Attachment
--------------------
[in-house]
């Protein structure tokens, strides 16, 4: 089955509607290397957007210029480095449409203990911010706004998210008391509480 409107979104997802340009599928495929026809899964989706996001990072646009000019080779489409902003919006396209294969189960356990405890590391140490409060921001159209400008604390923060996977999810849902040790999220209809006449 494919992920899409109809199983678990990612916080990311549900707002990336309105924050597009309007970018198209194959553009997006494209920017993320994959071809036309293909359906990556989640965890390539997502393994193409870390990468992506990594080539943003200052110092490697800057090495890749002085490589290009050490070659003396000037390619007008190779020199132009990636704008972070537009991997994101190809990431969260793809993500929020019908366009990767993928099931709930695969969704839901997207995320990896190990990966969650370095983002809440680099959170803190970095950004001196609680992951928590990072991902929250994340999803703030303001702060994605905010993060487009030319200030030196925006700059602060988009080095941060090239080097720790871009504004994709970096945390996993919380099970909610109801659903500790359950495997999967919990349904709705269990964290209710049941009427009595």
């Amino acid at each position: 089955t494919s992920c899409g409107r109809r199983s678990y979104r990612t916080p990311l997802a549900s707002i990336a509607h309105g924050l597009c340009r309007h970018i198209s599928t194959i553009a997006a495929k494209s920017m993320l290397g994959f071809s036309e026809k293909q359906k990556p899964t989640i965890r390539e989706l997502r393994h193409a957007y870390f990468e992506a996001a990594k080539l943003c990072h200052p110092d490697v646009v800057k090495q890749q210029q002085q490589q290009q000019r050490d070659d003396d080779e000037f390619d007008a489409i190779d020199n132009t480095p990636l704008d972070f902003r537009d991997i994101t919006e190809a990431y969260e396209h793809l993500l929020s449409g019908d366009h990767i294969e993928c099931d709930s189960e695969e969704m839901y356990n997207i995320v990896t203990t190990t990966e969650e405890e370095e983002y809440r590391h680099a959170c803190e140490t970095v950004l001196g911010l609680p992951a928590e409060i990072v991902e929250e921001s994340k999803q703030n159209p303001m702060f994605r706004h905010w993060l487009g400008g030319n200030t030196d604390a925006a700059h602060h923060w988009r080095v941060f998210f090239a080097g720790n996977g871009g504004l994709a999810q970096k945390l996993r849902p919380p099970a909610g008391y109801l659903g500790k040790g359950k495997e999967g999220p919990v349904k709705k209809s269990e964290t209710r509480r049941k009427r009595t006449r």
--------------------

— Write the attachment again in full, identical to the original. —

[in-house]
């Protein structure tokens, strides 16, 4: 089955509607290397957007210029480095449409203990911010706004998210008391509480 409107979104997802340009599928495929026809899964989706996001990072646009000019080779489409902003919006396209294969189960356990405890590391140490409060921001159209400008604390923060996977999810849902040790999220209809006449 494919992920899409109809199983678990990612916080990311549900707002990336309105924050597009309007970018198209194959553009997006494209920017993320994959071809036309293909359906990556989640965890390539997502393994193409870390990468992506990594080539943003200052110092490697800057090495890749002085490589290009050490070659003396000037390619007008190779020199132009990636704008972070537009991997994101190809990431969260793809993500929020019908366009990767993928099931709930695969969704839901997207995320990896190990990966969650370095983002809440680099959170803190970095950004001196609680992951928590990072991902929250994340999803703030303001702060994605905010993060487009030319200030030196925006700059602060988009080095941060090239080097720790871009504004994709970096945390996993919380099970909610109801659903500790359950495997999967919990349904709705269990964290209710049941009427009595």
């Amino acid at each position: 089955t494919s992920c899409g409107r109809r199983s678990y979104r990612t916080p990311l997802a549900s707002i990336a509607h309105g924050l597009c340009r309007h970018i198209s599928t194959i553009a997006a495929k494209s920017m993320l290397g994959f071809s036309e026809k293909q359906k990556p899964t989640i965890r390539e989706l997502r393994h193409a957007y870390f990468e992506a996001a990594k080539l943003c990072h200052p110092d490697v646009v800057k090495q890749q210029q002085q490589q290009q000019r050490d070659d003396d080779e000037f390619d007008a489409i190779d020199n132009t480095p990636l704008d972070f902003r537009d991997i994101t919006e190809a990431y969260e396209h793809l993500l929020s449409g019908d366009h990767i294969e993928c099931d709930s189960e695969e969704m839901y356990n997207i995320v990896t203990t190990t990966e969650e405890e370095e983002y809440r590391h680099a959170c803190e140490t970095v950004l001196g911010l609680p992951a928590e409060i990072v991902e929250e921001s994340k999803q703030n159209p303001m702060f994605r706004h905010w993060l487009g400008g030319n200030t030196d604390a925006a700059h602060h923060w988009r080095v941060f998210f090239a080097g720790n996977g871009g504004l994709a999810q970096k945390l996993r849902p919380p099970a909610g008391y109801l659903g500790k040790g359950k495997e999967g999220p919990v349904k709705k209809s269990e964290t209710r509480r049941k009427r009595t006449r």